Cause it's hard to know what everyone is doing. There's there tends to be a lot of Deadwood and so on. So I think companies become smaller countries. I think also eventually become smaller because there there's an enormous amount of inefficiency that's being propped up by Fiat money, right? There's a lot of rent seekers. There's a lot of people that aren't doing much in a lot of governments, but they're propped up because Fiat money can, you know, buy up the bonds that these governments create. And, you know, they're the one there's a last resort or whatever. So it's, and as things get smaller, you get actually a lot more personalization and localization, a lot more efficiency, a lot more things that people want a lot better quality, things like that. And you get micro States, maybe you get, you know, sort of like the city States of yesteryear, you know, back when Europe was off the gold standard, there were a lot more smaller city States and even bigger countries.


Speaker 3 (01:25:55):

It was really more smaller States that nominally pay taxes to the King, but not quite as much as we do now. So I suspect that things will get a lot smaller and that's, that's something that I look forward to now, how's that transition going to happen? I don't know, but I mean, I can't, I can't imagine the U S government giving up its dollar hegemony, you know, just right away willingly or whatever, but, you know, as Bitcoin gains in prominence, this is something that's coming. I don't know if it's in the next 10 years or the next hundred, but it will happen. And, and like planning for that world, a world where, you know, like banks aren't as important politicians aren't as important where, you know, you know, VCs aren't as important things like that. It's, it's kind of a crazy world to think about, but it, it's not that different than say the world was like a hundred years ago. So I looked to the wild West era as sort of like an indicator of where we're coming to head, but, you know, in a more modern,


Speaker 4 (01:27:02):

I like that. I like how the, the, the idea that, I mean, I feel like society, you know, ebbs and flows anyway, like human beings there, there's a, there's a really good model. And I, and I'm writing an article now, which is, you know, Bitcoin through the, through the eyes of spiral dynamics. And there was a, there was a really good philosopher slash psychologist called dr. Clare graves who came up with a model called spiral dynamics. And he talks about how, you know, spiral dynamics is, is, is a view of the, the mimetic evolution of, of the way people, you know, operate at an individual level and at a, at a societal level and, and the values that come at each at each level. And, you know, it's still, it's sort of starts off as beige, which is, you know, survival, you know, where, where the, you know, it's, it's egocentric, it's about means about, you know, literally, you know, existing and surviving.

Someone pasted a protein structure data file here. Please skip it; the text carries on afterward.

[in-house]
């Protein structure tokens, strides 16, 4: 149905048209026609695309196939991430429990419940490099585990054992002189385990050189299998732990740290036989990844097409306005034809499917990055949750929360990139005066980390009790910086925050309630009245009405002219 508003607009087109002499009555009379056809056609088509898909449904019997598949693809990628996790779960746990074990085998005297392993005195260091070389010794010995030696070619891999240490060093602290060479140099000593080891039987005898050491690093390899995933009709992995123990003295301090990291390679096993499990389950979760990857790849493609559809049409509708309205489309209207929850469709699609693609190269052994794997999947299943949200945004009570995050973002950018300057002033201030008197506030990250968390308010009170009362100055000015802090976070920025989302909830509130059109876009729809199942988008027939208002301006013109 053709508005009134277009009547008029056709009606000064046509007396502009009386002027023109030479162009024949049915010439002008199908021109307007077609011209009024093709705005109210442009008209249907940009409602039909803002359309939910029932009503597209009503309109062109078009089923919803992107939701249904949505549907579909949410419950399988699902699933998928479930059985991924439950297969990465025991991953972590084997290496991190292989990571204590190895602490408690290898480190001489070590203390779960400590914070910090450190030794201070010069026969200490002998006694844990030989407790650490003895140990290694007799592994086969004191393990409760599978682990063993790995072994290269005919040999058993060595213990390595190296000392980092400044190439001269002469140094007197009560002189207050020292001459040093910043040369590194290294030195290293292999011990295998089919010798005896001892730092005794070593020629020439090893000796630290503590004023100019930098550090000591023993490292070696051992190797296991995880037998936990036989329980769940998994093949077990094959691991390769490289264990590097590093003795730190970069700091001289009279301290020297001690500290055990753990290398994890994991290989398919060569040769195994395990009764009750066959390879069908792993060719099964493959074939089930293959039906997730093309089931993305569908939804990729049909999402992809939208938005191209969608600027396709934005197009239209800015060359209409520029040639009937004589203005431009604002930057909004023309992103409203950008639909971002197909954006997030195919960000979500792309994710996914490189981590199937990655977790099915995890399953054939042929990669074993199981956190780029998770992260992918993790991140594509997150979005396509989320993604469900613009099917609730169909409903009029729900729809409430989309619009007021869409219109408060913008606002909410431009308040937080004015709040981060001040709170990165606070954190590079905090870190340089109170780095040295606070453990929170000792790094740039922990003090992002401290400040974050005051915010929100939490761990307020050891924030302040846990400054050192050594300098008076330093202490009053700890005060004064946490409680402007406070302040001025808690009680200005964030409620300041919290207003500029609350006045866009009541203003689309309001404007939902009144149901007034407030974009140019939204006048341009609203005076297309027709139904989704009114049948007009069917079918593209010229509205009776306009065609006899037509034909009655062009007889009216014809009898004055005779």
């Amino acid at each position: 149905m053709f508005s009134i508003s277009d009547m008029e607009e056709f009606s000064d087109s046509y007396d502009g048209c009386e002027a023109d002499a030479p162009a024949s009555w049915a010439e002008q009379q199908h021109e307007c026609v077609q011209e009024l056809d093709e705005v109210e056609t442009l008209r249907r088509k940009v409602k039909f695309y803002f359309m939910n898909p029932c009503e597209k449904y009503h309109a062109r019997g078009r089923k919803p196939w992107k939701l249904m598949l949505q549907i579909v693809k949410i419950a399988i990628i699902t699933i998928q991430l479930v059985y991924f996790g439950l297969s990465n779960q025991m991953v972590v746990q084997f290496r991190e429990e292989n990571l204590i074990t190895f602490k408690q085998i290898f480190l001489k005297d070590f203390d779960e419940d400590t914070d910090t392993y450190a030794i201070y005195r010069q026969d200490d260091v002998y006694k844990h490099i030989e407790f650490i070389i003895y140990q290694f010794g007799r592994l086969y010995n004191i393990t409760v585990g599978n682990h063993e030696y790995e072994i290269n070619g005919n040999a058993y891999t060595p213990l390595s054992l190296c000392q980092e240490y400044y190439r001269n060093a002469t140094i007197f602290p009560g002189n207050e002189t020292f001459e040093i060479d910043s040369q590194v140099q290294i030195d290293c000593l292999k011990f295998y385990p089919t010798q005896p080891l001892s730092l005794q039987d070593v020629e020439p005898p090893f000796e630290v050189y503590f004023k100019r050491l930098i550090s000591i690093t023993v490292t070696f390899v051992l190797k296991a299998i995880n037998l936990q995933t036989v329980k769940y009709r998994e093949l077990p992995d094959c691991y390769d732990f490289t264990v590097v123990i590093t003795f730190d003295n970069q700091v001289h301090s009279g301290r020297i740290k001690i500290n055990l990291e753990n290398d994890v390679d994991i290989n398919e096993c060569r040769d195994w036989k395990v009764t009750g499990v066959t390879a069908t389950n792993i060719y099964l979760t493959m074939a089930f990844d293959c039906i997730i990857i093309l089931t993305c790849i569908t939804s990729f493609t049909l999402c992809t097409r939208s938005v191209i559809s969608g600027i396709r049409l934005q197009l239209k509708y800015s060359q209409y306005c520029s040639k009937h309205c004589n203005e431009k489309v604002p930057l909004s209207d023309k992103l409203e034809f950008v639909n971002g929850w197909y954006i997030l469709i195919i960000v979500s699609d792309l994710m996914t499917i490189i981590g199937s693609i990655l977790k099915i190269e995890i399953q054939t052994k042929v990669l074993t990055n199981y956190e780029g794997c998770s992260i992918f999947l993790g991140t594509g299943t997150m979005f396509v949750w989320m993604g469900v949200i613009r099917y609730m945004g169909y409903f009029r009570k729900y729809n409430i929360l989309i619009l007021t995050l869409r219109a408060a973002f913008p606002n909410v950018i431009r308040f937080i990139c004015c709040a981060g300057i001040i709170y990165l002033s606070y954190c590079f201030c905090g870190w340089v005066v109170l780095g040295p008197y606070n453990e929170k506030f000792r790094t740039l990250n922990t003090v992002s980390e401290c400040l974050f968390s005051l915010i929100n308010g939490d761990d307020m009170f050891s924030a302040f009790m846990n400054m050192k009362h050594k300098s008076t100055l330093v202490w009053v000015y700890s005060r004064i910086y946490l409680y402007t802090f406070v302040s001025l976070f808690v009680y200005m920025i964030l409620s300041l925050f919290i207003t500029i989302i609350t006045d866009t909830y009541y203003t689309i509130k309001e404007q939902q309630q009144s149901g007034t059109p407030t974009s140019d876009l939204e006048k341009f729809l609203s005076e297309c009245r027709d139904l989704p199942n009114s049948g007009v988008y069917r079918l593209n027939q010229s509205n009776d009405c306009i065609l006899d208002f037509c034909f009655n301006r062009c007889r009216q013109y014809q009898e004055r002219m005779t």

Speaker 4 (01:28:07):

And that's sort of where, you know, all human beings start and when we're born as infants, new sort of, we, we grow into, you know, the, the purple level, which is, is a little bit more about weeds. It's, it's tribal. And, you know, we, we evolve into thinking more about a group and, and you sort of see this evolution in society and both and kids as they grow up, as they start to realize, it's not just about them, you know, they have a brother or sister or, you know, that there's parents, et cetera, where they start to realize that there's other entities outside of them. And then, you know, we, we then evolve, we pendulum back into a more egocentric model of, of, you know, the red color, which is, you know, power God, you know, and you kind of see this embodied in people like, you know, the, the Gangas con's of the world, you know, the, you know, the, the, the warrior King or the word of God.


Speaker 4 (01:28:58):

And, and that sort of, you know, is the, the kind person that, you know, kind of elevates outside of, you know, the purple mentality. And, you know, the, the essence of the energy is, you know, you know, leadership, but then it, it, how can I say, you know, the there's a, all of these layers are really important, you know, a bit before I go into the rest of them, but they, they, they, as with anything in life and in the world, they come with an important essence that we need to integrate kind of like where Peterson talks about when he talks about the shadow, but alongside, you know, vices and as with anything that's virtues and vices, right? So, you know, red was the evolution beyond purple, then, you know, we sort of society and, you know, people evolve into them, the next layer, which is blue and is kind of personified through, you know, values of systems and processes and procedures and rules and laws and all this sort of stuff.


Speaker 4 (01:29:59):